Maputo (Portuguese pronunciation: [mɐˈputu]), officially named Lourenço Marques until 1976, is the capital and most populous city of Mozambique. Located near the southern end of the country, it is positioned within 120 km of the Eswatini and South Africa borders. The city has a population of 1,101,170 (as of 2017) distributed over a land area of 347 km2 (134 sq mi). The Maputo metropolitan area includes the neighbouring city of Matola, and has a total population of 2,717,437. Maputo is a port city, with an economy centered on commerce. It is also noted for its vibrant cultural scene and distinctive, eclectic architecture.

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  • Maputo (Portuguese pronunciation: [mɐˈputu]), officially named Lourenço Marques until 1976, is the capital and most populous city of Mozambique. Located near the southern end of the country, it is positioned within 120 km of the Eswatini and South Africa borders. The city has a population of 1,101,170 (as of 2017) distributed over a land area of 347 km2 (134 sq mi). The Maputo metropolitan area includes the neighbouring city of Matola, and has a total population of 2,717,437. Maputo is a port city, with an economy centered on commerce. It is also noted for its vibrant cultural scene and distinctive, eclectic architecture. Maputo is situated on a large natural bay on the Indian Ocean, near where the rivers Tembe, Mbuluzi, Matola and Infulene converge. The city consists of seven administrative divisions, which are each subdivided into quarters or bairros. The city is surrounded by Maputo Province, but is administered as a self-contained, separate province since 1998. Maputo City is the geographically smallest and most densely populated province in Mozambique. Maputo is a cosmopolitan city, with Bantu, Portuguese, and, to a lesser extent, Arabic, Indian, and Chinese languages and cultures present. The area on which Maputo stands was first settled as a fishing village in the 1500s. It was soon named Lourenço Marques, after the navigator of the same name who first explored the area in 1544. The modern city traces its origins to a Portuguese fort established on the site in 1781. A town grew around the fort starting around 1850, and in 1877, it was elevated to city status. In 1898, the colony of Portuguese Mozambique relocated its capital there. In the late 19th and early 20th centuries, Lourenço Marques grew both in population and economic development as a port city. Upon Mozambican independence in 1975, the city became the national capital and was renamed Maputo. During the Mozambican Civil War, the city's economy was devastated. When the war ended, the FRELIMO government launched a program to revive the city's economy, and to clean up the city by forcibly removing criminals, squatters, and undocumented residents. Since then, Maputo's economy has recovered and stability has returned, though crime remains a problem. Maputo has a number of landmarks, including Independence Square, City Hall, Maputo Fortress, the central market, Tunduru Gardens, and Maputo Railway Station. Maputo is known an aesthetically attractive, if dilapidated, city. With wide avenues lined by jacaranda and acacia trees, it has earned the nicknames City of Acacias and the Pearl of the Indian Ocean. The city is known for its distinct, eclectic architecture, with Portuguese colonial Neoclassical and Manueline styles alongside modern Art Deco, Bauhaus, and Brutalist buildings. The historic Baixa de Maputo district is the downtown area. Maputo has a vibrant cultural scene, with many restaurants, music and performance venues, and local film industry. Maputo's economy is centered around its port, through which much of Mozambique's imports and exports are shipped. The chief exports include cotton, sugar, chromite, sisal, copra, and hardwood. In addition to trade, the city has robust manufacturing and service sectors. Several colleges and universities are located in Maputo, including Pedagogical University, São Tomás University, and Eduardo Mondlane University, the oldest in the country. (en)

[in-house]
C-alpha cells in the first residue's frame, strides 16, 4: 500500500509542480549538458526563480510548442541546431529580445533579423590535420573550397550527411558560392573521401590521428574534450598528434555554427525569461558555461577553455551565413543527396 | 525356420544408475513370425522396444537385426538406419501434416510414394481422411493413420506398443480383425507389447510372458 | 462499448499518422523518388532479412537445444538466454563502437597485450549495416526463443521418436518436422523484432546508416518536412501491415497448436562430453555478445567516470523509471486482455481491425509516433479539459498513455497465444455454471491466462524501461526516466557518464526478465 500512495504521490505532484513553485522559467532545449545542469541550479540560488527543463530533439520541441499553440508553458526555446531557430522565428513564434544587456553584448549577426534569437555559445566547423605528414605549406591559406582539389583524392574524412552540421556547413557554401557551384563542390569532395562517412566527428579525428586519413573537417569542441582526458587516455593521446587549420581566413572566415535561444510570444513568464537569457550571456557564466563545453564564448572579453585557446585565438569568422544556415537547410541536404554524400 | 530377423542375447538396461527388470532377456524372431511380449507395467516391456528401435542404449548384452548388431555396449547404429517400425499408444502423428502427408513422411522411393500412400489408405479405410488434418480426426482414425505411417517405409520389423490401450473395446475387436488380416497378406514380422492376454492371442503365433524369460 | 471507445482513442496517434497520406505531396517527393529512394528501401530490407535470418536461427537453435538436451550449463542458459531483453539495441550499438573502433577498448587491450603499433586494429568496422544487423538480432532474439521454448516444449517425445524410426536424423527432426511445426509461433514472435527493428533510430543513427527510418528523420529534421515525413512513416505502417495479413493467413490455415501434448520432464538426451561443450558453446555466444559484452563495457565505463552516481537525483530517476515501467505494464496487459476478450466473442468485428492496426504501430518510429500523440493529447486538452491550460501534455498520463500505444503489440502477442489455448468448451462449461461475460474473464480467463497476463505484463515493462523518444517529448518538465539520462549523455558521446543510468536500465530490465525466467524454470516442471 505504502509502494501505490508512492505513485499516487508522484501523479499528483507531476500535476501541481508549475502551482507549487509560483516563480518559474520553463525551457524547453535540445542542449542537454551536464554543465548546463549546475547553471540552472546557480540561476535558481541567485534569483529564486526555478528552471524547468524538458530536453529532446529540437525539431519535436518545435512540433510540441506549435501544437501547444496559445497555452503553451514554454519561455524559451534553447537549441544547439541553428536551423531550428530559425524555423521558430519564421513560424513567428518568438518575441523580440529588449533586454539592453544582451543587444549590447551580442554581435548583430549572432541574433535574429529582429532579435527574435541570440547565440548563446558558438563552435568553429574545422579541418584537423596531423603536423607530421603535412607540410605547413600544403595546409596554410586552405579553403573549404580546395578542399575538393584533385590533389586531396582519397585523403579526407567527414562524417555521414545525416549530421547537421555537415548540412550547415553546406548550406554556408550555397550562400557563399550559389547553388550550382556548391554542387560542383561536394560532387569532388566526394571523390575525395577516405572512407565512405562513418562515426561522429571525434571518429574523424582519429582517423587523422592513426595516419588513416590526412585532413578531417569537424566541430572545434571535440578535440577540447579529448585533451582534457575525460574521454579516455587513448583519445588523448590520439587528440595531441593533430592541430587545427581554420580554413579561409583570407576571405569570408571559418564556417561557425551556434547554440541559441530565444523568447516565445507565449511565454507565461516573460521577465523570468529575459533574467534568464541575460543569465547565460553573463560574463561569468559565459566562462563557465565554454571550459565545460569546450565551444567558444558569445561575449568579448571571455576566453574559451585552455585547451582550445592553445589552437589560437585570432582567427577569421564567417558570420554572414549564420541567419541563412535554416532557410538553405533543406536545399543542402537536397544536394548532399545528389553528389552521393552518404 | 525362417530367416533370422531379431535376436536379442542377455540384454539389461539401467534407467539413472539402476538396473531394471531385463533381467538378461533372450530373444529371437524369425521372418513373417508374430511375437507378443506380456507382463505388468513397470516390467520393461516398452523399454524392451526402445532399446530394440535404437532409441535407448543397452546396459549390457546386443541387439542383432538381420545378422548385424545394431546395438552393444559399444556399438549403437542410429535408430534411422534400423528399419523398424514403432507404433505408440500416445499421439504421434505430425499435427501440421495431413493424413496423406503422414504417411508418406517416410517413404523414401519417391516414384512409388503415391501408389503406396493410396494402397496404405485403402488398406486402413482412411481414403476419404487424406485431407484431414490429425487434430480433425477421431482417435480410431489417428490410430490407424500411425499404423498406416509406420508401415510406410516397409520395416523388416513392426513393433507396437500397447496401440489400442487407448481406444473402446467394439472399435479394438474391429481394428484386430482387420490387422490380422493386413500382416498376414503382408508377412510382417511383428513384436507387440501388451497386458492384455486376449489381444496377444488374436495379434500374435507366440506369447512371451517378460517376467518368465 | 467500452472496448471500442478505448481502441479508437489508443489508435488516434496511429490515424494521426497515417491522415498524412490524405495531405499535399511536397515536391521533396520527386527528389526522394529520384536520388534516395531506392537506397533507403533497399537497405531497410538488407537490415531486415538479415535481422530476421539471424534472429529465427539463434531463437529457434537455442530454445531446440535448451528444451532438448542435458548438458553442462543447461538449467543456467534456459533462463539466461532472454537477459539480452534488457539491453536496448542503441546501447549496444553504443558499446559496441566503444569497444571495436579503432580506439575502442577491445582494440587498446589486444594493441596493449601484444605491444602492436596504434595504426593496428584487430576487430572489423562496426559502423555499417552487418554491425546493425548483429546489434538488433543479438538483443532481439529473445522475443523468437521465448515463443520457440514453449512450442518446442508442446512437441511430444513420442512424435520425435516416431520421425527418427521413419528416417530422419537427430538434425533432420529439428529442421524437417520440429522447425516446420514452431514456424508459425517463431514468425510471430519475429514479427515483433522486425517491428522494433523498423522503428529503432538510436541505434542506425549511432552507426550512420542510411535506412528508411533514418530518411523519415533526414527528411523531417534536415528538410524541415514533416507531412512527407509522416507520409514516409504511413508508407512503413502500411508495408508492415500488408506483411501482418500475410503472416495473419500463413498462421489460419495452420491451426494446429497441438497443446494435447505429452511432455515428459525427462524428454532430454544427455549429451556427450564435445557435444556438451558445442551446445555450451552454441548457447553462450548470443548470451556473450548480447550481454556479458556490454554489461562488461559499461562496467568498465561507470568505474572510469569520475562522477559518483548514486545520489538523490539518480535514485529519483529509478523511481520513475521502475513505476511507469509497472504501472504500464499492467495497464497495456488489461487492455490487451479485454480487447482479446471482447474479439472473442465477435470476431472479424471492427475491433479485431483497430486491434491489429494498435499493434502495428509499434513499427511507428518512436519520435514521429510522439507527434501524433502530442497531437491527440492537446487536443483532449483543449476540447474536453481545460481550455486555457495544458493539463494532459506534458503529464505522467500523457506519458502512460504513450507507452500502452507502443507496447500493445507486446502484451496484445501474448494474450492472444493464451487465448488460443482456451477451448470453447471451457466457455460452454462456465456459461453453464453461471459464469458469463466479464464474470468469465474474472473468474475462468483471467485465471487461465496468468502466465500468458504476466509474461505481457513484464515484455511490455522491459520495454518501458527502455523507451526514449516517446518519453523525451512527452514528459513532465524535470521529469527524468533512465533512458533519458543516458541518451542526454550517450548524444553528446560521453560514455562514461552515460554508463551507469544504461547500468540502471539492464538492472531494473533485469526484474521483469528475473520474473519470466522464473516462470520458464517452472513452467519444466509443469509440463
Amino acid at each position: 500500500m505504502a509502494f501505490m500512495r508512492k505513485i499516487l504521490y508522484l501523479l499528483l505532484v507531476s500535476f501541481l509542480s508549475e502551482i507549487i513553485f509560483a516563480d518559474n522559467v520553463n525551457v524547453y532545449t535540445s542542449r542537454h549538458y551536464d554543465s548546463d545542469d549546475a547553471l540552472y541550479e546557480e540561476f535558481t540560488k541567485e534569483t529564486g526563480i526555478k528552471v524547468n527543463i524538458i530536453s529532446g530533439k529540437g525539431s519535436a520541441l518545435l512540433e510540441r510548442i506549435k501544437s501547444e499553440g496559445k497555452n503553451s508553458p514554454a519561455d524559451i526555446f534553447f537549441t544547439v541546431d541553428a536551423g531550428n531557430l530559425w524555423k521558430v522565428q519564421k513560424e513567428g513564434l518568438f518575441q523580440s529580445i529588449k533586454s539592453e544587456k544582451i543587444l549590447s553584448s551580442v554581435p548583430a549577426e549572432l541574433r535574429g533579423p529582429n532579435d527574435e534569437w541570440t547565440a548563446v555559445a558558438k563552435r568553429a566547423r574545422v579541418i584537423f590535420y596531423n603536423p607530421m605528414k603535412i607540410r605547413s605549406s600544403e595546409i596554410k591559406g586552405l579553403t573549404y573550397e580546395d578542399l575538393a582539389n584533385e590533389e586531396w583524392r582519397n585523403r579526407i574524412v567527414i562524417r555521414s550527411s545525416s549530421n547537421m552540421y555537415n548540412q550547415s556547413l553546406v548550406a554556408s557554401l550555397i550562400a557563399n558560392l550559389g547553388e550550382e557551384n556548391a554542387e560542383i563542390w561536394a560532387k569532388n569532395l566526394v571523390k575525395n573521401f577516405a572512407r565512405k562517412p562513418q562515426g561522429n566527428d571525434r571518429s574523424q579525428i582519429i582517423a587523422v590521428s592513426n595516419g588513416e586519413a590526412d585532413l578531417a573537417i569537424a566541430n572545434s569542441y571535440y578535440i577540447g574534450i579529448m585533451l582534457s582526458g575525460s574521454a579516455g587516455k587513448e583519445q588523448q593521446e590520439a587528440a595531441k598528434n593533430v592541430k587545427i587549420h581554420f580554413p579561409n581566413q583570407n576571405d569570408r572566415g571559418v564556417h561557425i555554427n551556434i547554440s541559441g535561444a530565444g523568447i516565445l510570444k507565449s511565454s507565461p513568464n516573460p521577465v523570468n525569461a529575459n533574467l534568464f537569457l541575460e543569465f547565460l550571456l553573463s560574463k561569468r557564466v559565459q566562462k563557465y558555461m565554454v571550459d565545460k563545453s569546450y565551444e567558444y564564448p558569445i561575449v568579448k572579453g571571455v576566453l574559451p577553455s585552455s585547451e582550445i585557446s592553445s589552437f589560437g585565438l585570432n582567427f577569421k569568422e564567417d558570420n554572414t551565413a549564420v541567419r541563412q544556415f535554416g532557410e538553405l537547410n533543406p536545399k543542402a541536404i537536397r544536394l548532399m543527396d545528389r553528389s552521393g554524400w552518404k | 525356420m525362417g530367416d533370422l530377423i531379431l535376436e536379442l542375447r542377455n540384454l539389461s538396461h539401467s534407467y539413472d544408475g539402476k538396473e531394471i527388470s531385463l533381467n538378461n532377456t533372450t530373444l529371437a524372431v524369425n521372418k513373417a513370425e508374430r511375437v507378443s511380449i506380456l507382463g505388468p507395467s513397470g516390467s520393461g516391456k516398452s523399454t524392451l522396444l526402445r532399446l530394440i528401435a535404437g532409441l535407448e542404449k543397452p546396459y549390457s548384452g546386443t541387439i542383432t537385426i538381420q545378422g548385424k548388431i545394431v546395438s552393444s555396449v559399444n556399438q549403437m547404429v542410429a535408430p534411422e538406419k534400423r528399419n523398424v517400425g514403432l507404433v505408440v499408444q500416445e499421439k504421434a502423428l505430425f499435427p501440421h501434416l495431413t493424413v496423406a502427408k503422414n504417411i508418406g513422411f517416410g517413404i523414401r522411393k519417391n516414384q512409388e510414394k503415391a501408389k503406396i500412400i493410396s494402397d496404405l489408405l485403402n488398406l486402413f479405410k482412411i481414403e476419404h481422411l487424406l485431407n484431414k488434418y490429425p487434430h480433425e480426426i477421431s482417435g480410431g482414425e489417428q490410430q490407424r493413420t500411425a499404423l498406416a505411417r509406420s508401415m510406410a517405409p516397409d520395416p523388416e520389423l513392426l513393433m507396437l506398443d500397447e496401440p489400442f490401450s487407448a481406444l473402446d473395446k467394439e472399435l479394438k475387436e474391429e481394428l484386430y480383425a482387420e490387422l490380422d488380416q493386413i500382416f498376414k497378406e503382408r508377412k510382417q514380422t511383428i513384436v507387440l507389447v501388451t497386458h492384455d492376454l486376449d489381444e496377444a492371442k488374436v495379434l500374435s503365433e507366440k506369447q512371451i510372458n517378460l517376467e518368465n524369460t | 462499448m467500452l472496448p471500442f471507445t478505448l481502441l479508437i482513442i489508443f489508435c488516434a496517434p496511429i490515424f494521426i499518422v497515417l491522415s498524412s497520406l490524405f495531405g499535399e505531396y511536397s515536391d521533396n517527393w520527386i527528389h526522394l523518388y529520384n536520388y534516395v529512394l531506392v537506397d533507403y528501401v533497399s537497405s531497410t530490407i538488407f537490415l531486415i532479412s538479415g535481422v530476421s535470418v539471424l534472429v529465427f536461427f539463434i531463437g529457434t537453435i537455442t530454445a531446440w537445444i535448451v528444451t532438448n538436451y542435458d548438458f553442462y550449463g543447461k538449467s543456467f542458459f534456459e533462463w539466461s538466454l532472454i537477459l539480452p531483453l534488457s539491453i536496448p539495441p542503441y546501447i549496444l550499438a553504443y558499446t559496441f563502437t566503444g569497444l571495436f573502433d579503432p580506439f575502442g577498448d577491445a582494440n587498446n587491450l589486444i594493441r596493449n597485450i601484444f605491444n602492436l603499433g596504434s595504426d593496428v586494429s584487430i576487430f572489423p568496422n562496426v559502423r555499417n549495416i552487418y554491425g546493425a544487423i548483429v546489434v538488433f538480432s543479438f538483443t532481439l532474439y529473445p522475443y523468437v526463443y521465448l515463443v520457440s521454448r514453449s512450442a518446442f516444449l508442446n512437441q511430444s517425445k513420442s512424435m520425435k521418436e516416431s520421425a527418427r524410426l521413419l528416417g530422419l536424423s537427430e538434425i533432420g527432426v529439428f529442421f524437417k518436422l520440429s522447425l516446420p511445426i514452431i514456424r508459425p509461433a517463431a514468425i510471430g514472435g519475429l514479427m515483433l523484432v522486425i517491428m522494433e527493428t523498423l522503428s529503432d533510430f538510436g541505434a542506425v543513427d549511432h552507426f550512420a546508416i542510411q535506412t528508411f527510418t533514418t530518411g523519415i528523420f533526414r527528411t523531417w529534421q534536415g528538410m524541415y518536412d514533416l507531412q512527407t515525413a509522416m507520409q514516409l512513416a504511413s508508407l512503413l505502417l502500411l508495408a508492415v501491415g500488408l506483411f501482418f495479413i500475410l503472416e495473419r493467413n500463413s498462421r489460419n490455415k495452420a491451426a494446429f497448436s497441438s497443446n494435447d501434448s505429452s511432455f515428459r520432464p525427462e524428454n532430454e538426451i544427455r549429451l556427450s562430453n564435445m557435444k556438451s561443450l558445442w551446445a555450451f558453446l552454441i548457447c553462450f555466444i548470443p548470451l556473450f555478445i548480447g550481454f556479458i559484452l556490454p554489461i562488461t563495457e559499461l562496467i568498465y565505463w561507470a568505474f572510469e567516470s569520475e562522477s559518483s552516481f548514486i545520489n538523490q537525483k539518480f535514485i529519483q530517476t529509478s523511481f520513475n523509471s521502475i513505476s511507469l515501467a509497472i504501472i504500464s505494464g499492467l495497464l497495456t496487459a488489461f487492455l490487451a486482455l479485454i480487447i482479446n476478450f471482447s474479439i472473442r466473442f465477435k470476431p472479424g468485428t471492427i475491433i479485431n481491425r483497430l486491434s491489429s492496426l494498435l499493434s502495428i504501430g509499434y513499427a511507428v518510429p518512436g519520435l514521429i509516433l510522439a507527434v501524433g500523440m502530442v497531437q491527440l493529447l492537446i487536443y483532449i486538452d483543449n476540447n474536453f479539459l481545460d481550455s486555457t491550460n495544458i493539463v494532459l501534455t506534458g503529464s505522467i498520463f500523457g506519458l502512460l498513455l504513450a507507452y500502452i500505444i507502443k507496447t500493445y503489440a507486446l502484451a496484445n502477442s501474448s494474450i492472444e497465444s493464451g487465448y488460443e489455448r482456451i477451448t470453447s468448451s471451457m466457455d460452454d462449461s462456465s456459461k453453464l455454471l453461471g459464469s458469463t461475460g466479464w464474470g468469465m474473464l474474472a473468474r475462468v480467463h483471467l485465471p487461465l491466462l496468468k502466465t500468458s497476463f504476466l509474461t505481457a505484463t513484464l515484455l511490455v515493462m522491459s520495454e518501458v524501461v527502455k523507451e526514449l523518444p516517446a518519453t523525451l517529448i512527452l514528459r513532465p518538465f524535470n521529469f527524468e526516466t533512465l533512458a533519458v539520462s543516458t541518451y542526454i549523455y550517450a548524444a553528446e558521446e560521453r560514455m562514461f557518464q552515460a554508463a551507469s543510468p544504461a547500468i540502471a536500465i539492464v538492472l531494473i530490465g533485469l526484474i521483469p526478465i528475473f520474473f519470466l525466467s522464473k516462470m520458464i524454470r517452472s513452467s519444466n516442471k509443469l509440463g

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  • Maputo (Portuguese pronunciation: [mɐˈputu]), officially named Lourenço Marques until 1976, is the capital and most populous city of Mozambique. Located near the southern end of the country, it is positioned within 120 km of the Eswatini and South Africa borders. The city has a population of 1,101,170 (as of 2017) distributed over a land area of 347 km2 (134 sq mi). The Maputo metropolitan area includes the neighbouring city of Matola, and has a total population of 2,717,437. Maputo is a port city, with an economy centered on commerce. It is also noted for its vibrant cultural scene and distinctive, eclectic architecture. (en)
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